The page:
DEFINITION of 'Basis Trading'

An arbitrage trading strategy that aims to profit from perceived mispricing of similar securities. Basis trading relates to a trading strategy in which a trader believes that two similar securities are mispriced relative to each other, and the trader will take opposing long and short positions in the two securities in order to profit from the convergence of their values. The strategy is known as basis trading, because it typically aims to profit off very small basis point changes in value between two securities.

BREAKING DOWN 'Basis Trading'

For example, a basis trader may view two similar bonds as mispriced and take a long position in the bond deemed to be undervalued, and a short position in the bond which would then be seen as overvalued. The trader's hope is that the undervalued bond will appreciate relative to the overpriced bond, thus netting him a profit from his positions. For the trader to make a worthwhile profit, he would have to undertake a large amount of leverage in order to increase the size of his positions. This use of large degrees of leverage is the greatest risk involved in basis trading.

RELATED TERMS
  1. Set-Up Hedge

    An arbitrage strategy involving a long position in a convertible ...
  2. Convertible Bond Arbitrage

    A convertible bond arbitrage is an arbitrage strategy that aims ...
  3. Fixed-Income Arbitrage

    An investment strategy that attempts to profit from arbitrage ...
  4. Arbitrage

    Arbitrage is the purchase and sale of an asset at the same time ...
  5. Currency Arbitrage

    Currency arbitrage is the act of buying and selling currencies ...
  6. Municipal Bond Arbitrage

    Municipal bond arbitrage is building a leveraged portfolio of ...
Related Articles
  1. Investing

    How ETF Arbitrage Works

    ETF arbitrage brings the market price of ETFs back in line with net asset values when divergence happens. But how does ETF arbitrage work?
  2. Investing

    The Roles of Traders and Investors

    Discover how these two groups work together to keep the market functioning properly.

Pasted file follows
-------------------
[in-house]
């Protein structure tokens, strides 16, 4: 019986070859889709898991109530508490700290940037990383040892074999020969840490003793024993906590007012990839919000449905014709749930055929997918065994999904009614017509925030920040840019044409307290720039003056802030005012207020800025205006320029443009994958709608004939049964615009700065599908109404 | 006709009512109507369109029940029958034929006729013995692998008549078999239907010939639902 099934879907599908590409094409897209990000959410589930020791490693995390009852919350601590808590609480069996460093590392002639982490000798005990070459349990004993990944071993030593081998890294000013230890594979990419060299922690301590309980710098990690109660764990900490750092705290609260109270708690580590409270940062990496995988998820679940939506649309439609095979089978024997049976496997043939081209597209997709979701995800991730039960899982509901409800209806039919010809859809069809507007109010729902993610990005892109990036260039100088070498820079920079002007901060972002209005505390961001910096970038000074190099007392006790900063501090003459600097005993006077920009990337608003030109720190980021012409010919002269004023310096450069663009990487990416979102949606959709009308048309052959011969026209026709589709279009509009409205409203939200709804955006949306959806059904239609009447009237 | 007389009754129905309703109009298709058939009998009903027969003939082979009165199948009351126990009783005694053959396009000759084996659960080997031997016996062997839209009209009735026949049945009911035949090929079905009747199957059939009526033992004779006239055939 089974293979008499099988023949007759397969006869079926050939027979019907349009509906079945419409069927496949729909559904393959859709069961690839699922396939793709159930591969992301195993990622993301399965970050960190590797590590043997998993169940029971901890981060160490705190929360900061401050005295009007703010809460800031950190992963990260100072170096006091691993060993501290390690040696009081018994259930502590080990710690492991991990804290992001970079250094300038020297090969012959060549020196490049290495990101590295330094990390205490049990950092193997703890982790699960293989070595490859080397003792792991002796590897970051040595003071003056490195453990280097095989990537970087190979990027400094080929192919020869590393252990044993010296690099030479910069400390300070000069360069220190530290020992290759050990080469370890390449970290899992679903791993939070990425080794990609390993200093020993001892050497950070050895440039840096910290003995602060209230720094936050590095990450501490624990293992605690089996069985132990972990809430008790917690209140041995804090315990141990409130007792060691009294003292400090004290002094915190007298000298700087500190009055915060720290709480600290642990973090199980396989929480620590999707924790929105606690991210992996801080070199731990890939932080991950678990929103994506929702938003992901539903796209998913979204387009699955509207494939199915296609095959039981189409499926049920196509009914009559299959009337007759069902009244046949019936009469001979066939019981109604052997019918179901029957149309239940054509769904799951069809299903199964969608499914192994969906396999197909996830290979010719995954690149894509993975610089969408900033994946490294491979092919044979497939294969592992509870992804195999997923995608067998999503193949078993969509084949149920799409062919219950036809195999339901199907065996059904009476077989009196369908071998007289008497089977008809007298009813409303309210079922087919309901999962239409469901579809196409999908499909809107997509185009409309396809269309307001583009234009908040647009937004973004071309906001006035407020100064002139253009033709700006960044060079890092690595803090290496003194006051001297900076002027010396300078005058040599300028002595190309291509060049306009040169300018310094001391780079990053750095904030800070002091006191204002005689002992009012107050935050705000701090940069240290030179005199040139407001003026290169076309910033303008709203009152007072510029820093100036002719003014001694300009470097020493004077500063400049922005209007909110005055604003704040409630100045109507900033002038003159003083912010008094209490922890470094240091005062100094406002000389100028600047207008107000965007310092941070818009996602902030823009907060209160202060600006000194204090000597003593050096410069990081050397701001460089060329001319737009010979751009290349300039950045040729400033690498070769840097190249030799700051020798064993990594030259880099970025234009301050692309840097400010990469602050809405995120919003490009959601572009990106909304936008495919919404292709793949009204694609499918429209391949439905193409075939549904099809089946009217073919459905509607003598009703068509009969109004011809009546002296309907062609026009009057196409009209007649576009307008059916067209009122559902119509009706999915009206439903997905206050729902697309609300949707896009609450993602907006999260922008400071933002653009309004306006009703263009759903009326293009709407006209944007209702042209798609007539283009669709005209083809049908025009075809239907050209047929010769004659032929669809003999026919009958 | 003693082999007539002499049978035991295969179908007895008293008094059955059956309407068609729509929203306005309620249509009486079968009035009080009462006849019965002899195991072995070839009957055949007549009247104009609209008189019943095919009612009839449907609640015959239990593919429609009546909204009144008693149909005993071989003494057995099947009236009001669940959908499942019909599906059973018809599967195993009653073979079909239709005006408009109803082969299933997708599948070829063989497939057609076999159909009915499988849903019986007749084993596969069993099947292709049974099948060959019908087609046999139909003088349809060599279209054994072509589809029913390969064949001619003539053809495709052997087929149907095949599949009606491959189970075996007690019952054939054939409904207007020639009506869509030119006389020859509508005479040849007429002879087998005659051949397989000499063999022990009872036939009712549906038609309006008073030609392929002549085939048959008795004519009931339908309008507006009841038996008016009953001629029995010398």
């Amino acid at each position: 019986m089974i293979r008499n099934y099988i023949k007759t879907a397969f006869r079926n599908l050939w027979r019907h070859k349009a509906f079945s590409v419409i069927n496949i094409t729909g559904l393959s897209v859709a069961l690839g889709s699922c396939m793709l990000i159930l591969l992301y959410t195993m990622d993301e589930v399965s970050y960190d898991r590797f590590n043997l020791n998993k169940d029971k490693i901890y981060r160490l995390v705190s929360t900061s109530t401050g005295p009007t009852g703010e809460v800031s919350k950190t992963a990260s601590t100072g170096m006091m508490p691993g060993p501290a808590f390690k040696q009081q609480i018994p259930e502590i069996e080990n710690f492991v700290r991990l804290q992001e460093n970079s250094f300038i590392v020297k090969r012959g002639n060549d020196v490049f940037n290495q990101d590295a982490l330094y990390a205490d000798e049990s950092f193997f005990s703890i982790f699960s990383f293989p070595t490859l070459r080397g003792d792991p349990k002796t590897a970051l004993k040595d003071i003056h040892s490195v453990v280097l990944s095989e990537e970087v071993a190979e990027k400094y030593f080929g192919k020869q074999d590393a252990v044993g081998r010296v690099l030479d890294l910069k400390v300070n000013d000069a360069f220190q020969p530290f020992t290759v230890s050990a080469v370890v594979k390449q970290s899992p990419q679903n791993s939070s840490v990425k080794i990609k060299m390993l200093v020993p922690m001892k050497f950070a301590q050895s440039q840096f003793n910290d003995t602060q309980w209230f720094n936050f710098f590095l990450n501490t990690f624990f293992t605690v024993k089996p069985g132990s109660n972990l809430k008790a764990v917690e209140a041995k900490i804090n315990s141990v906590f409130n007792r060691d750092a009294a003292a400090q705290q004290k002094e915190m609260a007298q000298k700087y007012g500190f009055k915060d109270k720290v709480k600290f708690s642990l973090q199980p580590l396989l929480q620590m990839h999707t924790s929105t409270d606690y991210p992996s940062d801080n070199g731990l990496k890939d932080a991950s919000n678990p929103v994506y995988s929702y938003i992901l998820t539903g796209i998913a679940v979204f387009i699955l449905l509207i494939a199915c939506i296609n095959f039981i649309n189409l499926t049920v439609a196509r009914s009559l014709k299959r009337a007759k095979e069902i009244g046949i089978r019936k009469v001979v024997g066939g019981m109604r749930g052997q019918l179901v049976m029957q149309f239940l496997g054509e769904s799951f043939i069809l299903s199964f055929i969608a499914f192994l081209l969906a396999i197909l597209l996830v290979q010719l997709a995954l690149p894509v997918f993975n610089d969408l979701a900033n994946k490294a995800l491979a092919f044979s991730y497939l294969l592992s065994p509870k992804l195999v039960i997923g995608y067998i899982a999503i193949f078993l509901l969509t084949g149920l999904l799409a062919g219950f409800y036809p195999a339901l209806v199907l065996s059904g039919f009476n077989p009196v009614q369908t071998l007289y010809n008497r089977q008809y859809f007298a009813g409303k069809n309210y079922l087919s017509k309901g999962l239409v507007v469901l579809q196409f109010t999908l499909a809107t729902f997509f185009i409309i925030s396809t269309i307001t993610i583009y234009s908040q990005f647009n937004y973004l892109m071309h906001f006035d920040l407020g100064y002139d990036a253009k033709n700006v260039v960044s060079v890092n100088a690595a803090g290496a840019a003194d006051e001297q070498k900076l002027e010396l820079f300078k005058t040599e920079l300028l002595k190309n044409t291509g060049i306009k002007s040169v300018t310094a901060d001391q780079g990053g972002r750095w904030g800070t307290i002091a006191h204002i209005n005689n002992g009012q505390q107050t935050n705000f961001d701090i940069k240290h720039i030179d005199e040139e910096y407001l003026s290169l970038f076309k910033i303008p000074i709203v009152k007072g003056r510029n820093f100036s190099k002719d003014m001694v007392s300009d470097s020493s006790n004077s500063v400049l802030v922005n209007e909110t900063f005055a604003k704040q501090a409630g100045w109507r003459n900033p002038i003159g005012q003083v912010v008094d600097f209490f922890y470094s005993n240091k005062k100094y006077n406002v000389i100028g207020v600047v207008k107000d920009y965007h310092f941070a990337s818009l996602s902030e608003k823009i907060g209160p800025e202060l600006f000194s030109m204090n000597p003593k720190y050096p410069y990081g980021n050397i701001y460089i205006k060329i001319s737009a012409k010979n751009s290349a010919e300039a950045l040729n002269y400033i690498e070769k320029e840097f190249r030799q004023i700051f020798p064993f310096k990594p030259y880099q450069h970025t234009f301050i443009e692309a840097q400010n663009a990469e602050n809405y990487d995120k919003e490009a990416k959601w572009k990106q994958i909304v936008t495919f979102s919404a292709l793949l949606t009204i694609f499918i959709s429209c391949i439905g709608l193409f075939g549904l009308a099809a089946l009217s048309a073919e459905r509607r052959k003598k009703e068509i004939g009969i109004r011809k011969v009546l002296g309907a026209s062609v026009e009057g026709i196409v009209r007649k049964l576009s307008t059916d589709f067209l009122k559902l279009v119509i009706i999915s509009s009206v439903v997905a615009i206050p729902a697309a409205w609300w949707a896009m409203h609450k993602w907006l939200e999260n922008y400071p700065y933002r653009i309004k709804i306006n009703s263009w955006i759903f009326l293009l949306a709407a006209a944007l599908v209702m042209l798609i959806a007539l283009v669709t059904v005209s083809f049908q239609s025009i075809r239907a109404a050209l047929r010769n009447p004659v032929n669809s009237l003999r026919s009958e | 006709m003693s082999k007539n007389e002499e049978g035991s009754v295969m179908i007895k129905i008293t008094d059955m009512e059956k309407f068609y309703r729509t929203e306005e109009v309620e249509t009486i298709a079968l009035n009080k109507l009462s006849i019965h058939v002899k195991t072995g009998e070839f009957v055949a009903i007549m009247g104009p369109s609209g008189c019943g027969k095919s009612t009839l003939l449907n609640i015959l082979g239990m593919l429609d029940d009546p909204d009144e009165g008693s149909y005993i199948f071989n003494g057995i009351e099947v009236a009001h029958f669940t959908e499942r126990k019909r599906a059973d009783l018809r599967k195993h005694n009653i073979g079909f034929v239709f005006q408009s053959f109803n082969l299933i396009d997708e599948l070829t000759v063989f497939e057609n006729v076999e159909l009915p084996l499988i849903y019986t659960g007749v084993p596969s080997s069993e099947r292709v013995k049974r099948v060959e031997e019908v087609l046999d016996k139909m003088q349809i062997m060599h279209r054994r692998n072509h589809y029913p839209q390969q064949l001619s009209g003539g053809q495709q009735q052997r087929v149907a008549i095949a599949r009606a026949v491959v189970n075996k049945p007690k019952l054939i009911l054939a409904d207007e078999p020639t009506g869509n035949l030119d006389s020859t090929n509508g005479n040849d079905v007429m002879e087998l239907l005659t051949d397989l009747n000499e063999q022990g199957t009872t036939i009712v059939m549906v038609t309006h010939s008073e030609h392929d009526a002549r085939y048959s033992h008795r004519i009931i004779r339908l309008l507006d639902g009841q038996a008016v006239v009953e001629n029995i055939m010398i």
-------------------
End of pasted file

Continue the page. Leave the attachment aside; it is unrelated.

3. Trading

    Day trading: An introduction

    This article takes an objective look at day trading, who does it, and how it is done.
  4. Personal Finance

    A day in the life of a day trader

    Day trading has many advantages, and while we often hear about these perks, it's important to realize that day trading is hard work.
  5. Investing

    How Statistical Arbitrage Can Lead to Profits

    Find out how statistical arbitrage is leveraged by traders and investors seeking profit by capitalizing on the relationship between price and liquidity.
  6. Trading

    Make Money Through Risk Arbitrage Trading

    Risk arbitrage provides a valuable trading strategy for M&A or other corporate actions eligible stocks. Investopedia explains how it works.
  7. Trading

    The 10 Worst Mistakes Beginner Traders Make

    Traders generally buy and sell securities more frequently and hold positions for much shorter periods than investors, which can result in costly mistakes.
RELATED FAQS
  1. How do I use software to make arbitrage trades?

    Understand the meaning of arbitrage trading, and learn how traders employ software programs to detect arbitrage trade opportunities. Read Answer >>
  2. What is the difference between arbitrage and hedging?

    Dive into two very important financial concepts: arbitrage and hedging. See how each of these strategies can play a role ... Read Answer >>
  3. What is the difference between arbitrage and speculation?

    Arbitrage and speculation are very different strategies. Arbitrage involves the simultaneous buying and selling of an asset ... Read Answer >>
Hot Definitions
  1. Net Present Value - NPV

    Net Present Value (NPV) is the difference between the present value of cash inflows and the present value of cash outflows ...
  2. Price-Earnings Ratio - P/E Ratio

    The Price-to-Earnings Ratio or P/E ratio is a ratio for valuing a company that measures its current share price relative ...
  3. Internal Rate of Return - IRR

    Internal Rate of Return (IRR) is a metric used in capital budgeting to estimate the profitability of potential investments.
  4. Limit Order

    An order placed with a brokerage to buy or sell a set number of shares at a specified price or better.
  5. Current Ratio

    The current ratio is a liquidity ratio that measures a company's ability to pay short-term and long-term obligations.
  6. Return on Investment (ROI)

    Return on Investment (ROI) is a performance measure used to evaluate the efficiency of an investment or compare the efficiency ...
Trading Center